I am so happy to have found this website, Gardens To Tables.  The gardening information is very helpful and reflects my own values for organic, low impact living. Some viewers may also be interested in the website; Super Salads and More, at  www.supersaladsandmore.com . 

The following is an excerpt from the site; Super Salads and More. (Used with permission from author)

New mothers who are concerned about the possible effects pesticide residues and food additives may have on their babies can now find organic baby foods in the local supermarket. These are most likely more expensive than regular baby food and there is no way to determine how much sugar and salt they contain.  Babies are more sensitive to pesticide residues and other chemicals as their organs are still developing, and some studies have indicated possible correlations between pesticide residues and developmental disorders in children. The best way to give your child the best start in life is to give him homemade organic baby food where you control the amount of salt and sugar while eliminating synthetic chemicals.

Esalen garden 2011

As I mentioned in my last blog post, one of my favorite gardens in the world is the one at the Esalen Institute in Big Sur. Framed by mountains on one side and the Pacific Ocean on the other, the gardens feature row after row of vegetables surrounded by an abundance of colorful flowers -- both for their beauty and for the environment they provide the beneficial insects. Unfortunately, I failed to provide a picture, which I have remedied here (right). But on this last trip, I also visited Sweetwater Farm, high atop a mountain in Big Sur. The visit was part of a workshop called "The Land of Milk and Honey," where we learned to make cheese, bread and honey. Liam McDermott led the bread-making, with Esalen cookbook author Charlie Cascio showing us how to make cheese and honey, both of which he does on his mountain-top farm.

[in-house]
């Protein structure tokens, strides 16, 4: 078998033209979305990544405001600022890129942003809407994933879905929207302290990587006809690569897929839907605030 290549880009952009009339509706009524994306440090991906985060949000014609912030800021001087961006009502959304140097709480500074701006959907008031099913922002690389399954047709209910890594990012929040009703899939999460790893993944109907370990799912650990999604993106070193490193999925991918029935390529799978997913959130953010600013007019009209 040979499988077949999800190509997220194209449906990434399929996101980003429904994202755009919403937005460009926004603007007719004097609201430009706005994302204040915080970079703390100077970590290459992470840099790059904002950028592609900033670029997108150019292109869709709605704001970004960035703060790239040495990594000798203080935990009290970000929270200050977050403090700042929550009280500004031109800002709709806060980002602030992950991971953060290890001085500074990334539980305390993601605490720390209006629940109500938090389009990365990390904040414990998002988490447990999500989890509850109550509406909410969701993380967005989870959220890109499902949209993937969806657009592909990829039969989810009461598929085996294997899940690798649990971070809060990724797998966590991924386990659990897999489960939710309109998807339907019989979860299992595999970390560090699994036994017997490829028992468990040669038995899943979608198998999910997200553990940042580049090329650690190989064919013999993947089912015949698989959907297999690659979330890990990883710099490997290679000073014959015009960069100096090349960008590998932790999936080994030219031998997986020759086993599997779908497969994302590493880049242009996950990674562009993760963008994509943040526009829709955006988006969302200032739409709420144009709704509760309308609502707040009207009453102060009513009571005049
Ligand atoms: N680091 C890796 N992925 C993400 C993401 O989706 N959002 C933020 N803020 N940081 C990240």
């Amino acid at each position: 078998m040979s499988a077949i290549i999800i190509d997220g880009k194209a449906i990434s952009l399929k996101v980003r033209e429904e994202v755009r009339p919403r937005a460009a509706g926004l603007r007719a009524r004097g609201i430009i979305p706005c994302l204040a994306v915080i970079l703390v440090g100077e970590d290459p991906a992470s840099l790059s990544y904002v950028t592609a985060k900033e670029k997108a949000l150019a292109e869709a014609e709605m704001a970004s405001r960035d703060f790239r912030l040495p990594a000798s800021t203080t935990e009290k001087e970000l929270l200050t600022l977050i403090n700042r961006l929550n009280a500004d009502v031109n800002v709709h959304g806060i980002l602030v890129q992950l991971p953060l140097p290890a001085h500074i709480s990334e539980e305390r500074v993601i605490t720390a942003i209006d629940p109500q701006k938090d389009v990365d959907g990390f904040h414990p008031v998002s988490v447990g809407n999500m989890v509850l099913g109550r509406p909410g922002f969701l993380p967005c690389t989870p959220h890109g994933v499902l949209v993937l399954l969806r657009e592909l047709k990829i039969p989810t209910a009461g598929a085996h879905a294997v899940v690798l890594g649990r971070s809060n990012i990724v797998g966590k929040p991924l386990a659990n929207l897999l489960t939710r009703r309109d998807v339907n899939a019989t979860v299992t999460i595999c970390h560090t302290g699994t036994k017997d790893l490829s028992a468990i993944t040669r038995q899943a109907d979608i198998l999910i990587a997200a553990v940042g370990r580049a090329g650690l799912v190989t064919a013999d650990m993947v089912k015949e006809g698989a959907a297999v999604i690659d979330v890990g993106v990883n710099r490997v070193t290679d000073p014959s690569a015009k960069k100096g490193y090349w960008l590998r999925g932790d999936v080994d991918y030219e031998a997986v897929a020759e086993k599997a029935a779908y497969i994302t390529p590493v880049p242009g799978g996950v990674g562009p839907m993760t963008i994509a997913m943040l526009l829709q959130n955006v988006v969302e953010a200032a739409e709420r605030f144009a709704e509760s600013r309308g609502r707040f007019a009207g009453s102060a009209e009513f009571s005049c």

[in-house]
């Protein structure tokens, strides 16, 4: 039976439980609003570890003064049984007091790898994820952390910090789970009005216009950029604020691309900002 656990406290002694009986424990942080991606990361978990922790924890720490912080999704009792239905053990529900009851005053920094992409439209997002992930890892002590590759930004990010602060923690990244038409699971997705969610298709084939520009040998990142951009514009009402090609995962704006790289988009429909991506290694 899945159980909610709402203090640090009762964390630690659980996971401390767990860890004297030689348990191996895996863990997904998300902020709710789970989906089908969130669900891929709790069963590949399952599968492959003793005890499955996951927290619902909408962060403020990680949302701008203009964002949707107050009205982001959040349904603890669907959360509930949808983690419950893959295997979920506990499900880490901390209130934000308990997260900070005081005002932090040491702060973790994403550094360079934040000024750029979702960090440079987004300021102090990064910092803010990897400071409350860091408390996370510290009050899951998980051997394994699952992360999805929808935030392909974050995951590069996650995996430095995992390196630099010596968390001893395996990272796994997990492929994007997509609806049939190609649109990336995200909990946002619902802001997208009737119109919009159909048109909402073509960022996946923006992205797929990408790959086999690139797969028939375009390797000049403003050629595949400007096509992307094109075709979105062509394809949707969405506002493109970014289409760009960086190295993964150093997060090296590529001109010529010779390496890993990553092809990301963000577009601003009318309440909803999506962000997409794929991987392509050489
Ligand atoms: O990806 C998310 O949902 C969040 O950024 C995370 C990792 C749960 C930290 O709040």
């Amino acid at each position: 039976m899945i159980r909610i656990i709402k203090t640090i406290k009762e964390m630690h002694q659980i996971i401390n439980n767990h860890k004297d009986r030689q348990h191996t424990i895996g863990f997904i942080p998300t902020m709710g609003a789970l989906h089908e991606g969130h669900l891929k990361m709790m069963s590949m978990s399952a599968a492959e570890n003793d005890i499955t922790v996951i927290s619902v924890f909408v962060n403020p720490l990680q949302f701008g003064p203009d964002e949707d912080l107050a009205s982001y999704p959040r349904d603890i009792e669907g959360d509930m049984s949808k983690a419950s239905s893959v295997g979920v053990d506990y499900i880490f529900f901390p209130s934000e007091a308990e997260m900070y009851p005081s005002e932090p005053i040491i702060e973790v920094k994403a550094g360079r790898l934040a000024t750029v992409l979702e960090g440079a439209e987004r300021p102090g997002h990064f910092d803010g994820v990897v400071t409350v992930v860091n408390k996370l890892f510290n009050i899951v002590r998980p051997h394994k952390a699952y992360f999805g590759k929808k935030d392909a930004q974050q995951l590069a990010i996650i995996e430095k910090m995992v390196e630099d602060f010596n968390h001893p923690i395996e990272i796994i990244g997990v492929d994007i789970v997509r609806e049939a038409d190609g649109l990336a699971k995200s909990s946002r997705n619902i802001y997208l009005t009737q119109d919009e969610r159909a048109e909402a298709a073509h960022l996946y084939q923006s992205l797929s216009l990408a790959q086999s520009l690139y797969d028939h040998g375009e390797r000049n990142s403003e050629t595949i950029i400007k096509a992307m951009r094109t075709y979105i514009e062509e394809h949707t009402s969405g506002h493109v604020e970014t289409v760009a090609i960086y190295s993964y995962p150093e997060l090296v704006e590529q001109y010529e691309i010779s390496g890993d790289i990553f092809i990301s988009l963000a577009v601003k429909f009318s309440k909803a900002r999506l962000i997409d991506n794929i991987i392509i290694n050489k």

Charlie Cascio at Sweetwater Farm

During our week, Charlie told us the story of how he spent a year apprenticing with a goat shepherd and cheese-maker in the Alps of France in the early 1970s. It was after that experience that he slowly began the process of creating Sweetwater, buying the nearly inaccessible land in the early 1980s and slowly but surely taking that land and turning it into a small-scale goat cheese, egg and honey operation. The quality of his products is so good that local restaurants in Big Sur and Carmel buy everything he produces. (Internships on his and other farms are available through WOOLF: Worldwide Opportunities on Organic Farms).

You only have to meet Charlie (left, on his farm) and see the smile on his face to realize that while it took a long time he was able to realize the dream that was born 40 years ago on a mountaintop in the Alps. It's an important reminder to all of us to keep noting those moments in our lives that bring us happiness and never give up on those dreams.